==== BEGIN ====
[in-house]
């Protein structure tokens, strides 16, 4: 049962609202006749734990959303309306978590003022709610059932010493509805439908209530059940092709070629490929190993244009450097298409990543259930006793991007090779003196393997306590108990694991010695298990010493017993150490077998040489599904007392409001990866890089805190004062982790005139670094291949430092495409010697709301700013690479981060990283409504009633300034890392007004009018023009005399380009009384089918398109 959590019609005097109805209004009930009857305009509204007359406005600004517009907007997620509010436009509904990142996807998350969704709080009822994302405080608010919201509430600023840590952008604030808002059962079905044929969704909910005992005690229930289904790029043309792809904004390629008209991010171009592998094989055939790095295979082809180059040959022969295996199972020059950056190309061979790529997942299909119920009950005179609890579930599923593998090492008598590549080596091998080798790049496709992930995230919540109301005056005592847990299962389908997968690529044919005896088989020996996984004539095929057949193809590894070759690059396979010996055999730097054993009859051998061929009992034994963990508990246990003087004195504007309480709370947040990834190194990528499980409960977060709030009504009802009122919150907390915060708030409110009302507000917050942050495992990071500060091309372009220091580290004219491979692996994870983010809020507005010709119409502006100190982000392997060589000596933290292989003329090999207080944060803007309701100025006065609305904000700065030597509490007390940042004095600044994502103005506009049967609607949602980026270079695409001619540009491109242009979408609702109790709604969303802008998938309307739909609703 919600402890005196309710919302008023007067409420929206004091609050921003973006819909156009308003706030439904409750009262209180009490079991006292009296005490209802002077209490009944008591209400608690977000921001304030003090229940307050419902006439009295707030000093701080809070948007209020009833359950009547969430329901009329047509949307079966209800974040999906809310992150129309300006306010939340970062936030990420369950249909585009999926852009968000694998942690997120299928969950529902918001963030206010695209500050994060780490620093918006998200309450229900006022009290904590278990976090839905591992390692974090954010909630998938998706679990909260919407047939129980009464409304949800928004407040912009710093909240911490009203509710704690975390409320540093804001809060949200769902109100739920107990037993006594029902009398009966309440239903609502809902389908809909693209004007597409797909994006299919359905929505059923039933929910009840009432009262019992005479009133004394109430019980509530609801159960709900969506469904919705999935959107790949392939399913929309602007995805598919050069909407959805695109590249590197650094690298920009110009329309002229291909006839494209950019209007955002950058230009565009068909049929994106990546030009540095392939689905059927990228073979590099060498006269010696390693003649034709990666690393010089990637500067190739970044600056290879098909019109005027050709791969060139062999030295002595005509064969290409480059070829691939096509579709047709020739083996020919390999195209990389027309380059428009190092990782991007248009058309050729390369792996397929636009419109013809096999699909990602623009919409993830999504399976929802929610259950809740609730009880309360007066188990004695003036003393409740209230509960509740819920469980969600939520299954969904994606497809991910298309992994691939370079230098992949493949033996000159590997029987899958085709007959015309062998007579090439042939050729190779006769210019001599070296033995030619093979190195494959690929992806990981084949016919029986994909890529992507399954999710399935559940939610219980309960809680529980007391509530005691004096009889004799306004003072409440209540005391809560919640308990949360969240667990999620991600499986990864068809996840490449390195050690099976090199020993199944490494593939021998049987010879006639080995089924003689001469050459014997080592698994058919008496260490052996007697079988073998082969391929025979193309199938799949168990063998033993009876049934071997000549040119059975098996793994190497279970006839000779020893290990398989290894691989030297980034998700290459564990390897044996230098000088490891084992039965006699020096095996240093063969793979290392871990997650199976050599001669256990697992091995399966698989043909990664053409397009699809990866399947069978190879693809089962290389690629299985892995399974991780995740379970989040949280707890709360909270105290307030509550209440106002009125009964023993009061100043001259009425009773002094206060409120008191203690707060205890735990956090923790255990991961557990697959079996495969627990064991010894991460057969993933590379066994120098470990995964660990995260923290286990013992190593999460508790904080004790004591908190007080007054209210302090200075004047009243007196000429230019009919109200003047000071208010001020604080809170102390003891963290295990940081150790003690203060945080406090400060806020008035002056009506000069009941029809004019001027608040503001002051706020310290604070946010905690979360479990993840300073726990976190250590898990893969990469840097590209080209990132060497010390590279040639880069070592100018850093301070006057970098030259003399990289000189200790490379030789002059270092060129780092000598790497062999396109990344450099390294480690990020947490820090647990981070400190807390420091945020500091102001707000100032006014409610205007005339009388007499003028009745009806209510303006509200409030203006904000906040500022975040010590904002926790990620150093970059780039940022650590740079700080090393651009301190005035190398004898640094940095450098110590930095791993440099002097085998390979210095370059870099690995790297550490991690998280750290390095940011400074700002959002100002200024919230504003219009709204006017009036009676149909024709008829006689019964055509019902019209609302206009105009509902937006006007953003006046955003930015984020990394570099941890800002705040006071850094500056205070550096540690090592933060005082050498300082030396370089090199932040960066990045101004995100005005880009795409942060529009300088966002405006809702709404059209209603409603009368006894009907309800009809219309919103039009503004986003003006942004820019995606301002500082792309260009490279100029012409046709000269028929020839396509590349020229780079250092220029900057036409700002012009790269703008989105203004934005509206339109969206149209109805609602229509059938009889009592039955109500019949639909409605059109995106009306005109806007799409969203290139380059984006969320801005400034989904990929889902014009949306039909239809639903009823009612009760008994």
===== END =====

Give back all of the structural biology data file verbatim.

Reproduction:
[in-house]
């Protein structure tokens, strides 16, 4: 049962609202006749734990959303309306978590003022709610059932010493509805439908209530059940092709070629490929190993244009450097298409990543259930006793991007090779003196393997306590108990694991010695298990010493017993150490077998040489599904007392409001990866890089805190004062982790005139670094291949430092495409010697709301700013690479981060990283409504009633300034890392007004009018023009005399380009009384089918398109 959590019609005097109805209004009930009857305009509204007359406005600004517009907007997620509010436009509904990142996807998350969704709080009822994302405080608010919201509430600023840590952008604030808002059962079905044929969704909910005992005690229930289904790029043309792809904004390629008209991010171009592998094989055939790095295979082809180059040959022969295996199972020059950056190309061979790529997942299909119920009950005179609890579930599923593998090492008598590549080596091998080798790049496709992930995230919540109301005056005592847990299962389908997968690529044919005896088989020996996984004539095929057949193809590894070759690059396979010996055999730097054993009859051998061929009992034994963990508990246990003087004195504007309480709370947040990834190194990528499980409960977060709030009504009802009122919150907390915060708030409110009302507000917050942050495992990071500060091309372009220091580290004219491979692996994870983010809020507005010709119409502006100190982000392997060589000596933290292989003329090999207080944060803007309701100025006065609305904000700065030597509490007390940042004095600044994502103005506009049967609607949602980026270079695409001619540009491109242009979408609702109790709604969303802008998938309307739909609703 919600402890005196309710919302008023007067409420929206004091609050921003973006819909156009308003706030439904409750009262209180009490079991006292009296005490209802002077209490009944008591209400608690977000921001304030003090229940307050419902006439009295707030000093701080809070948007209020009833359950009547969430329901009329047509949307079966209800974040999906809310992150129309300006306010939340970062936030990420369950249909585009999926852009968000694998942690997120299928969950529902918001963030206010695209500050994060780490620093918006998200309450229900006022009290904590278990976090839905591992390692974090954010909630998938998706679990909260919407047939129980009464409304949800928004407040912009710093909240911490009203509710704690975390409320540093804001809060949200769902109100739920107990037993006594029902009398009966309440239903609502809902389908809909693209004007597409797909994006299919359905929505059923039933929910009840009432009262019992005479009133004394109430019980509530609801159960709900969506469904919705999935959107790949392939399913929309602007995805598919050069909407959805695109590249590197650094690298920009110009329309002229291909006839494209950019209007955002950058230009565009068909049929994106990546030009540095392939689905059927990228073979590099060498006269010696390693003649034709990666690393010089990637500067190739970044600056290879098909019109005027050709791969060139062999030295002595005509064969290409480059070829691939096509579709047709020739083996020919390999195209990389027309380059428009190092990782991007248009058309050729390369792996397929636009419109013809096999699909990602623009919409993830999504399976929802929610259950809740609730009880309360007066188990004695003036003393409740209230509960509740819920469980969600939520299954969904994606497809991910298309992994691939370079230098992949493949033996000159590997029987899958085709007959015309062998007579090439042939050729190779006769210019001599070296033995030619093979190195494959690929992806990981084949016919029986994909890529992507399954999710399935559940939610219980309960809680529980007391509530005691004096009889004799306004003072409440209540005391809560919640308990949360969240667990999620991600499986990864068809996840490449390195050690099976090199020993199944490494593939021998049987010879006639080995089924003689001469050459014997080592698994058919008496260490052996007697079988073998082969391929025979193309199938799949168990063998033993009876049934071997000549040119059975098996793994190497279970006839000779020893290990398989290894691989030297980034998700290459564990390897044996230098000088490891084992039965006699020096095996240093063969793979290392871990997650199976050599001669256990697992091995399966698989043909990664053409397009699809990866399947069978190879693809089962290389690629299985892995399974991780995740379970989040949280707890709360909270105290307030509550209440106002009125009964023993009061100043001259009425009773002094206060409120008191203690707060205890735990956090923790255990991961557990697959079996495969627990064991010894991460057969993933590379066994120098470990995964660990995260923290286990013992190593999460508790904080004790004591908190007080007054209210302090200075004047009243007196000429230019009919109200003047000071208010001020604080809170102390003891963290295990940081150790003690203060945080406090400060806020008035002056009506000069009941029809004019001027608040503001002051706020310290604070946010905690979360479990993840300073726990976190250590898990893969990469840097590209080209990132060497010390590279040639880069070592100018850093301070006057970098030259003399990289000189200790490379030789002059270092060129780092000598790497062999396109990344450099390294480690990020947490820090647990981070400190807390420091945020500091102001707000100032006014409610205007005339009388007499003028009745009806209510303006509200409030203006904000906040500022975040010590904002926790990620150093970059780039940022650590740079700080090393651009301190005035190398004898640094940095450098110590930095791993440099002097085998390979210095370059870099690995790297550490991690998280750290390095940011400074700002959002100002200024919230504003219009709204006017009036009676149909024709008829006689019964055509019902019209609302206009105009509902937006006007953003006046955003930015984020990394570099941890800002705040006071850094500056205070550096540690090592933060005082050498300082030396370089090199932040960066990045101004995100005005880009795409942060529009300088966002405006809702709404059209209603409603009368006894009907309800009809219309919103039009503004986003003006942004820019995606301002500082792309260009490279100029012409046709000269028929020839396509590349020229780079250092220029900057036409700002012009790269703008989105203004934005509206339109969206149209109805609602229509059938009889009592039955109500019949639909409605059109995106009306005109806007799409969203290139380059984006969320801005400034989904990929889902014009949306039909239809639903009823009612009760008994």